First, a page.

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July 21, 2012
HAYS Hospital officials in Hays are urging about 460 former patients who underwent heart catheterizations during a four-month period in 2010 to get tested for hepatitis C after a former hospital worker was charged in New Hampshire where the man allegedly diverted drugs and infected patients.
According to Hays officials, the U.S. Attorney for the District of New Hampshire announced Friday that David Kwiatkowski was arrested and charged with obtaining controlled substances by fraud and tampering with a consumer product. According to the affidavit filed in federal court in New Hampshire, Kwiatkowski allegedly engaged in drug diversion and infected patients with hepatitis C while working at Exeter Hospital in New Hampshire.
HaysMed officials are now working with Kansas health officials to notify about 460 patients who underwent cardiac catheterization between May 24 and Sept. 22, 2010 at HaysMed that they may have been exposed to hepatitis C. Kwiatkowski was working at HaysMed at that time as a contract radiology technician.
Dr. Robert Moser, secretary of the Kansas Department of Health and Environment, described the notifications as a necessary precaution.
“We understand patients and their loved ones may be very concerned about this situation. HaysMed and KDHE are working collaboratively on this investigation,” Moser said in a prepared statement. “I would like to reassure the public that we have no reason to be concerned about additional risks to the public. The events in question occurred approximately two years ago.”
The patients who were potentially exposed at HaysMed are being contacted by mail with information on how to receive free testing through KDHE and who to contact to answer questions and address concerns.
A special telephone hotline has been established at HaysMed for patients worried about potential exposure. The patients can speak with a nurse by calling 877-261-7140.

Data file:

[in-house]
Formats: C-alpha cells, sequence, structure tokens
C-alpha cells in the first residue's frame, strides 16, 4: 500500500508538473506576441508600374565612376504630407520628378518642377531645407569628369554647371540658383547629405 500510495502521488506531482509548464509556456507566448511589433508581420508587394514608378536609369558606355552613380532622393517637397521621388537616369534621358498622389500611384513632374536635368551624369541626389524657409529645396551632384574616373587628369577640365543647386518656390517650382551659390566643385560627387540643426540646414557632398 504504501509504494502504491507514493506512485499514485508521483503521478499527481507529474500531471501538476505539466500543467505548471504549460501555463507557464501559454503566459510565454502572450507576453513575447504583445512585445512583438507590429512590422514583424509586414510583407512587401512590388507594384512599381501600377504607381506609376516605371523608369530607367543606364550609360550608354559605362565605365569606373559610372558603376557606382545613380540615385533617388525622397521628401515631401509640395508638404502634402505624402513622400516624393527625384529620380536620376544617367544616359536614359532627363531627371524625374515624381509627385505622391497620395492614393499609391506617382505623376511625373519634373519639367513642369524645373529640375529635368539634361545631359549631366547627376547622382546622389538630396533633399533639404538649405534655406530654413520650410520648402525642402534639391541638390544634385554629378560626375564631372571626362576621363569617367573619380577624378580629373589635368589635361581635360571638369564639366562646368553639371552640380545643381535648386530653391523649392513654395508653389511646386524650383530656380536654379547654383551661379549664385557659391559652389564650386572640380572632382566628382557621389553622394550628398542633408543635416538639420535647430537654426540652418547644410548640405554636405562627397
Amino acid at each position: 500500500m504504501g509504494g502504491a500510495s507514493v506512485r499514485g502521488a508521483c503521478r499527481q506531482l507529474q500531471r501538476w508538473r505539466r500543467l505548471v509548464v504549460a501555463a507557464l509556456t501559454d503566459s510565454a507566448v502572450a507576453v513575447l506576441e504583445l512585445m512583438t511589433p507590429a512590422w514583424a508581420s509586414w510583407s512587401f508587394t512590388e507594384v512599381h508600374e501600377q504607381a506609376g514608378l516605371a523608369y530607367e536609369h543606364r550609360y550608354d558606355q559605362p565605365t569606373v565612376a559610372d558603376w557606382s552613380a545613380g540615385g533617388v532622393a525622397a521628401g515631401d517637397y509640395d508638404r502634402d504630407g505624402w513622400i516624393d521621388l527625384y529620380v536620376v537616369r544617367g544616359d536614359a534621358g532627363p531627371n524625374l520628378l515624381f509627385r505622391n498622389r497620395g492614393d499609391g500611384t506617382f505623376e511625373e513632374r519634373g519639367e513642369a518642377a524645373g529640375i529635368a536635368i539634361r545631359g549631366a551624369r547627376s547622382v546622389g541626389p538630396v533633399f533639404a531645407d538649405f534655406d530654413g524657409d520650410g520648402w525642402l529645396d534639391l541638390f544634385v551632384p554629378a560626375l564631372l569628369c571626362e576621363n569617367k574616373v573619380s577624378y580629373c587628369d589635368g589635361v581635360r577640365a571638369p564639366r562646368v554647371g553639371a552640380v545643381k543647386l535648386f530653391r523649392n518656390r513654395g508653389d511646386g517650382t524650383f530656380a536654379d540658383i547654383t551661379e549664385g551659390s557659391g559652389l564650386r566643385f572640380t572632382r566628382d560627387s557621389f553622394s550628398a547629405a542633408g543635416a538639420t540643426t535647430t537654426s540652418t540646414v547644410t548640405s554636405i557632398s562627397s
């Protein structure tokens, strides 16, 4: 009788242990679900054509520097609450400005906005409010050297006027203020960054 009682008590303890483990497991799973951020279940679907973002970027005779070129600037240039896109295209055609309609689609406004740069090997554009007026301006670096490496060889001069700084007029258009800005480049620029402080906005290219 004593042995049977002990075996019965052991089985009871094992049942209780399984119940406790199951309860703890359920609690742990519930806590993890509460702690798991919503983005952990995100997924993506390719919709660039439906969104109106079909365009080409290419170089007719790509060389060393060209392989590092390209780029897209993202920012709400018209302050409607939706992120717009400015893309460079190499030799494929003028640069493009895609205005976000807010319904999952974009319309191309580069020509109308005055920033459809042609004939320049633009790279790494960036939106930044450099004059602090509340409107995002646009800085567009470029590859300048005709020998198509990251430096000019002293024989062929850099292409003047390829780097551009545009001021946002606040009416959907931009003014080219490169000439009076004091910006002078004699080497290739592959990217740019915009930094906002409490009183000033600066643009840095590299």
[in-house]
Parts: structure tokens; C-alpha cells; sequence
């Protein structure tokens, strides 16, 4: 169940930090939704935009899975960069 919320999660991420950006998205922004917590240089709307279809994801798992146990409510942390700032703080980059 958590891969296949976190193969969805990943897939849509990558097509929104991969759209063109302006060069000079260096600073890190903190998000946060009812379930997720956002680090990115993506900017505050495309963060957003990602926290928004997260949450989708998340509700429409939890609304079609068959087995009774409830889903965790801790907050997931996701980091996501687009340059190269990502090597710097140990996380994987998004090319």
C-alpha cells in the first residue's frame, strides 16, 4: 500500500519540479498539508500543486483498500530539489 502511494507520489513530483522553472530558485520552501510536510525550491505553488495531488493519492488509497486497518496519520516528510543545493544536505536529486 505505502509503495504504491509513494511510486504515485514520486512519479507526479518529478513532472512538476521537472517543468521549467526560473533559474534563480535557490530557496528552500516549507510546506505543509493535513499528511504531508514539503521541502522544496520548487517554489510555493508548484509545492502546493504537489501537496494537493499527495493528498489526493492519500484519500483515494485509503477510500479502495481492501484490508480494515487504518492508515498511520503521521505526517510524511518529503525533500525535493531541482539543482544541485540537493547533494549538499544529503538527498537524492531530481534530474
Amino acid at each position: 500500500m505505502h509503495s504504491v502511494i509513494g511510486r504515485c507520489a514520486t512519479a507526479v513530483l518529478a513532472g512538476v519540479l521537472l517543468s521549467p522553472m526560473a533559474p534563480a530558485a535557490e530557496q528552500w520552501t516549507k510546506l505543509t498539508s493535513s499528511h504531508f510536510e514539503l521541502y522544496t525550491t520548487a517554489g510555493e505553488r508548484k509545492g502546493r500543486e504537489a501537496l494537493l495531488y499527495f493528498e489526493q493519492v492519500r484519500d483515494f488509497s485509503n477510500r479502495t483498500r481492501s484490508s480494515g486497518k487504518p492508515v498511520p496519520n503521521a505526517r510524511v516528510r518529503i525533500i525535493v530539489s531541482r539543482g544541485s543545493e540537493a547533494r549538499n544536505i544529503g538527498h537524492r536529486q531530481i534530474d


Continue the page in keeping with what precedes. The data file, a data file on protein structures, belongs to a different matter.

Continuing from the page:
The hotline will be available the following hours:
Saturday, July 21, and Sunday, July 22 from 8 a.m. to 4 p.m.
Monday, July 23 through Friday, July 27 from 8 a.m. to 8 p.m.
After Monday, July 30 from 10 a.m. to 7 p.m.
“We are taking swift and comprehensive steps to determine any implications for those patients treated during this time period and are committed to providing complete and accurate information to our patients and the public as quickly as possible," HaysMed Chief Executive Dr. John Jeter said in a statement released late Friday. "HaysMed is proud of the quality health care we provide to the residents of western Kansas. The alleged criminal actions of this individual in New Hampshire do not reflect the high standard of care provided every day by the doctors, nurses and staff at HaysMed.”
According to State Epidemiologist Charles Hunt, hepatitis C is a virus that is passed through blood and affects the liver. Approximately 2,000 confirmed cases are reported in Kansas each year. Only about one in five persons who become infected with hepatitis C virus initially becomes ill, with symptoms ranging from a mild illness to more severe disease. Most persons with hepatitis C virus develop a chronic infection, which is a serious disease that can cause long-term health problems.
There is no vaccine against hepatitis C virus. For additional information on hepatitis C, visit the U.S. Centers for Disease Control and Prevention website.